“Illegal instruction” is something I sometimes end up with when I write code in haste and leave a non-void function without an appropriate “return” statement at the end.
But the IDE should give you warnings about that (as it does in my case, so I easily spot the culprit)

Being a couple of years into plugin development this feels like a stupid question : how do you disable AVX?

VS won’t compile with standard settings in this case (unlike gcc…)

You can add an “Extra Compiler Flag” /arch:SSE2 for anything up to SSE2 (i.e. no AVX)
But please read the following for my doubts on whether this is working as I say:

I think the culprit code is this:

for (int voice = 0; voice < VOICES; ++voice) {
    p_source_pointers[voice] = m_sources->global_lfo;

Now combining the words “Illegal instruction” with the fact that this portion of code could be a prime example for vectorization, I might still be havin a problem with AVX / AVX2.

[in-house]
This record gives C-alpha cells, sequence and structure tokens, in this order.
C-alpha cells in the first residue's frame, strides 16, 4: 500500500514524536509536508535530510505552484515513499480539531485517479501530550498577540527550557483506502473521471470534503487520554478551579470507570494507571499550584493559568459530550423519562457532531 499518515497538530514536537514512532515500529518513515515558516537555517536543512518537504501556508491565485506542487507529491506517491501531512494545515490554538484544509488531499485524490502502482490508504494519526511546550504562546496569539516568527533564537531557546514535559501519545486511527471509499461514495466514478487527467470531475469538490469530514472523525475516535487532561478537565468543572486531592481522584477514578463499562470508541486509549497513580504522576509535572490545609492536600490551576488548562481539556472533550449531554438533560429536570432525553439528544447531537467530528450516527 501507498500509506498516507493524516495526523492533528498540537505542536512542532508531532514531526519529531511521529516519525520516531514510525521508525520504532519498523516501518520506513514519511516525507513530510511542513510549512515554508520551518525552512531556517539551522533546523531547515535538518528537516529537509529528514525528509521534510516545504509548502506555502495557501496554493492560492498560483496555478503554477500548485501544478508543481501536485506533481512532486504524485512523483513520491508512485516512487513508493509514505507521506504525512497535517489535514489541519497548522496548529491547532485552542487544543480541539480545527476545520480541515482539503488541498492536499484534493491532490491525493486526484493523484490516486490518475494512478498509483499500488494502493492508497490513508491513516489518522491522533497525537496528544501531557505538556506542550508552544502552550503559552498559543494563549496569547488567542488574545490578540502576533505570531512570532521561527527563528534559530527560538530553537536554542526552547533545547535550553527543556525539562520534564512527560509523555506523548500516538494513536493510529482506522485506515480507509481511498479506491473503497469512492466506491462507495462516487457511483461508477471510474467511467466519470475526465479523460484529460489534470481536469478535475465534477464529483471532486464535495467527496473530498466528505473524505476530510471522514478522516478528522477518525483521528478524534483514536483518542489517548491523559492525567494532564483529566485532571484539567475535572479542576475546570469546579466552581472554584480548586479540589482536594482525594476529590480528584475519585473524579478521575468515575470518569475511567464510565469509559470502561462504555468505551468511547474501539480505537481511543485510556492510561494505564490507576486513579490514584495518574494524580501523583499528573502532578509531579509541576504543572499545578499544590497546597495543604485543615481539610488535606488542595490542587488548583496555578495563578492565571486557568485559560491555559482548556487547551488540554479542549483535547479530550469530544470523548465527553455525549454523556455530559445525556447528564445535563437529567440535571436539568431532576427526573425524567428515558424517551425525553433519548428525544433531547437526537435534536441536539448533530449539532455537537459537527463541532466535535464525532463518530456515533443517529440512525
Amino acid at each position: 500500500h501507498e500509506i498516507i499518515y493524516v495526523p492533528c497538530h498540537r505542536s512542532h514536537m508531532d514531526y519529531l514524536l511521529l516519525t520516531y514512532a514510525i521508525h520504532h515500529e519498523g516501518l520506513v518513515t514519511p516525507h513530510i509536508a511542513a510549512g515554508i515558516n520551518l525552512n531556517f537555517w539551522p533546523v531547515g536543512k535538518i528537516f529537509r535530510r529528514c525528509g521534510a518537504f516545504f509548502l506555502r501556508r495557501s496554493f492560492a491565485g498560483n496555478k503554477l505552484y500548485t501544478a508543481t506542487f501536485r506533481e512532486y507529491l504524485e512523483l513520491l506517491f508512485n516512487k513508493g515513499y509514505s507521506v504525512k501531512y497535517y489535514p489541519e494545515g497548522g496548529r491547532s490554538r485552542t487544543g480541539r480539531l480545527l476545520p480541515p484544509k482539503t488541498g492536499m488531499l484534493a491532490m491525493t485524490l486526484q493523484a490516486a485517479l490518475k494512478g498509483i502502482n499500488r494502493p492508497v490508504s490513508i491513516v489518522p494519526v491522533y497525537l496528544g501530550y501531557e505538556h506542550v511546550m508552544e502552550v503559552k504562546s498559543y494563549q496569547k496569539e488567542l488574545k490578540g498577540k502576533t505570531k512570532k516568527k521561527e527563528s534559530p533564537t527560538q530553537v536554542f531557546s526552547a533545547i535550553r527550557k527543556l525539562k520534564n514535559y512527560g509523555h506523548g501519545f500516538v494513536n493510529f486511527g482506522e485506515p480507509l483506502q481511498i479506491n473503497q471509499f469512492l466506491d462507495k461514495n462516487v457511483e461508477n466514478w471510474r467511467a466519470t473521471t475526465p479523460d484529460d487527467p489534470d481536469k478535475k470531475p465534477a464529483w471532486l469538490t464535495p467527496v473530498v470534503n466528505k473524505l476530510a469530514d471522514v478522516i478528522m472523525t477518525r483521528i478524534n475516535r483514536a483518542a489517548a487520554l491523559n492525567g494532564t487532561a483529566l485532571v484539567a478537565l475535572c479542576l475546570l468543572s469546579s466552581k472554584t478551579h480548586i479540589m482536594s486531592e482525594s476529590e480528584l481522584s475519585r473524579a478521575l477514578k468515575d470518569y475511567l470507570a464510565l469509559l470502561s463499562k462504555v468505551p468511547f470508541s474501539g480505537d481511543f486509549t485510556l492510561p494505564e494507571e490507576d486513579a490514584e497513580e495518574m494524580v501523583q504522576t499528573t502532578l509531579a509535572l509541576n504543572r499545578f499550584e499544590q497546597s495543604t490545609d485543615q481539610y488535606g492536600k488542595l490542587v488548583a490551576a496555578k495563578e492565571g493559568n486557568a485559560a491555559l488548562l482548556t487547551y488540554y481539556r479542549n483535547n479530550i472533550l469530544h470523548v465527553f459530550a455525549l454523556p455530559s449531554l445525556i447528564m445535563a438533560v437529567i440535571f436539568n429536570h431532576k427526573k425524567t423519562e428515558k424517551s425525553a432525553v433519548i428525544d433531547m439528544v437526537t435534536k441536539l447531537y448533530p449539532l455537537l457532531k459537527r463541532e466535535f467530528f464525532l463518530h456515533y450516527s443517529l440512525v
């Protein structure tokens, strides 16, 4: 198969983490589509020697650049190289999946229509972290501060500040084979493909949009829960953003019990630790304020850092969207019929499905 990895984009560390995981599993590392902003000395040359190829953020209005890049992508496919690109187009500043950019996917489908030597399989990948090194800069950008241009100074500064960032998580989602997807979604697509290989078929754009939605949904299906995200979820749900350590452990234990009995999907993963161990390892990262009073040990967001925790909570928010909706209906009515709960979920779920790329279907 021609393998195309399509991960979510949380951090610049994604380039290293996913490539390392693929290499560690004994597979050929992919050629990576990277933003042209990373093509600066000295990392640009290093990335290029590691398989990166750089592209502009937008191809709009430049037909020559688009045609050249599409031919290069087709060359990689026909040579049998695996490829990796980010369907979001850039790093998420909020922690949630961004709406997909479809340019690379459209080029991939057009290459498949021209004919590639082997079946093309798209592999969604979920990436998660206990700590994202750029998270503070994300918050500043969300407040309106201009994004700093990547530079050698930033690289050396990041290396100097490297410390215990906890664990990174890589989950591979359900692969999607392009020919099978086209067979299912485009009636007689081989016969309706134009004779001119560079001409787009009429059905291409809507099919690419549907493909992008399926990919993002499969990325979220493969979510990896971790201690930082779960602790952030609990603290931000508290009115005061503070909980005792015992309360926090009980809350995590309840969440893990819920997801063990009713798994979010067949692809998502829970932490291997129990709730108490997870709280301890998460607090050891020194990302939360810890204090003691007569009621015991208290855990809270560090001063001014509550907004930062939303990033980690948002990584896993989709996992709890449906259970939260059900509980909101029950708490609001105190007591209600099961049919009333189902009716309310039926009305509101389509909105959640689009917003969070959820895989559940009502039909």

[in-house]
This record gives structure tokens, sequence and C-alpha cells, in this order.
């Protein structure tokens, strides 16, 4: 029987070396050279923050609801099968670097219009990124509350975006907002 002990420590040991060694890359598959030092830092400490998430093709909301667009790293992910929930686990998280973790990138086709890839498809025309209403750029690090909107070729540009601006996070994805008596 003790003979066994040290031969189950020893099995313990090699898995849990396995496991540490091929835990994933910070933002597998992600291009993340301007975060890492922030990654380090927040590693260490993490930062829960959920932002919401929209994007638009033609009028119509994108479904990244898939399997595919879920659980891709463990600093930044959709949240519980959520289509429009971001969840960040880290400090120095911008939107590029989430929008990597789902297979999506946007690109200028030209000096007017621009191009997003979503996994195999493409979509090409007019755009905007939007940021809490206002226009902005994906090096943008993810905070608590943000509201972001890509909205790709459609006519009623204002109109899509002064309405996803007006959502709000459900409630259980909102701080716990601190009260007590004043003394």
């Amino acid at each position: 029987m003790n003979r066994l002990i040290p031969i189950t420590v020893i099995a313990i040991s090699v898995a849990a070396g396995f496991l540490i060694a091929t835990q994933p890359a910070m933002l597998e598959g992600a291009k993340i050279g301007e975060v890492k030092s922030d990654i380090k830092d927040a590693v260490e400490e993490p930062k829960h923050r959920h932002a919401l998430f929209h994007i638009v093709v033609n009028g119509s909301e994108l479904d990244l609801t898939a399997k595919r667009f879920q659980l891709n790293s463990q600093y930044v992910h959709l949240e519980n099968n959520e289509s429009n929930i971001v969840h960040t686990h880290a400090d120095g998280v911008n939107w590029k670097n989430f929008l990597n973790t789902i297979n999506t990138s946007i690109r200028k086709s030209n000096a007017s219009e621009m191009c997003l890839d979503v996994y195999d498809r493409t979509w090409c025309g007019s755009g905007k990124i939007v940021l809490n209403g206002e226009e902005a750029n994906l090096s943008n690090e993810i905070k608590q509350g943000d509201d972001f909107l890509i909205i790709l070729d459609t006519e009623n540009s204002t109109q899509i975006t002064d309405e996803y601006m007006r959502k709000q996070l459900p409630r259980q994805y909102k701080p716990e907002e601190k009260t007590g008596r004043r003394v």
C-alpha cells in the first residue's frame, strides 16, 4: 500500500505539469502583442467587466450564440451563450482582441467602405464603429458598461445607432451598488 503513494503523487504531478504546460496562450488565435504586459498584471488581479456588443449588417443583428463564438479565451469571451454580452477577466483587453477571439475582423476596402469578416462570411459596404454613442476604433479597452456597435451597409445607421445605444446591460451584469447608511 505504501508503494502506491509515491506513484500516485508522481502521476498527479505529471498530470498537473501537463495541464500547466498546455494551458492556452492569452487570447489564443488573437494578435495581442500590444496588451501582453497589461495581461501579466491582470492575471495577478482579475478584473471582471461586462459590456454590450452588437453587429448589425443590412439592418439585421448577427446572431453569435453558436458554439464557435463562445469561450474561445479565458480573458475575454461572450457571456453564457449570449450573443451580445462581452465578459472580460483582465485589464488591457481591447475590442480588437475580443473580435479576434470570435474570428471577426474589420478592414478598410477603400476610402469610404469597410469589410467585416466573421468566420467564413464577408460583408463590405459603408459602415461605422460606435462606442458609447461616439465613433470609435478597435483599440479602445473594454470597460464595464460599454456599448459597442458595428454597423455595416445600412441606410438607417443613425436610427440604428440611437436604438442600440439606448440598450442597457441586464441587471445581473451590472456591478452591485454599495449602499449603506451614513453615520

Could it be that that using /arch:AVX does not disable AVX2 for some reason?
I will try to get more information about user CPUs (the ones I’ve seen have AVX but no AVX2) and try to avoid optimization / vectorization on these particular lines.

1 Like

To see if your compiler really does vectorization there, you could look at the Assembly code generated by the compiler. I am working with Xcode, there you simply create an assistance editor and select Assembly in the upper left.

1 Like

Yes I did exactly that and surely enough I found a nasty vpbroadcastq instruction in there. This belongs to AVX2 according to this list of AVX2 instructions

I will now list the steps to find bad instructions for future lost souls in search of answers:

  1. Compile your project in Release with debug symbols (Projucer->Exporters->VisualStudio2019->Release->Debug mode “Enabled”)
  2. Build the project and set a breakpoint where you expect the evil code part
  3. Run your code and hit the breakpoint
  4. Right-click on the code line and “Go to dissasembly”
  5. You’ll find each line of code and underneath the instructions used to execute it!

The question remains, why VS would compile in AVX2, when I set the flag /arch:AVX. I could manually fix the lines in question, but I’d rather have a future-proof solution.

The problem arose a while back, when I realised that my linux build was using -march=native, which enables everything that is present on the build machine. This default value should be changed immediately IMHO btw.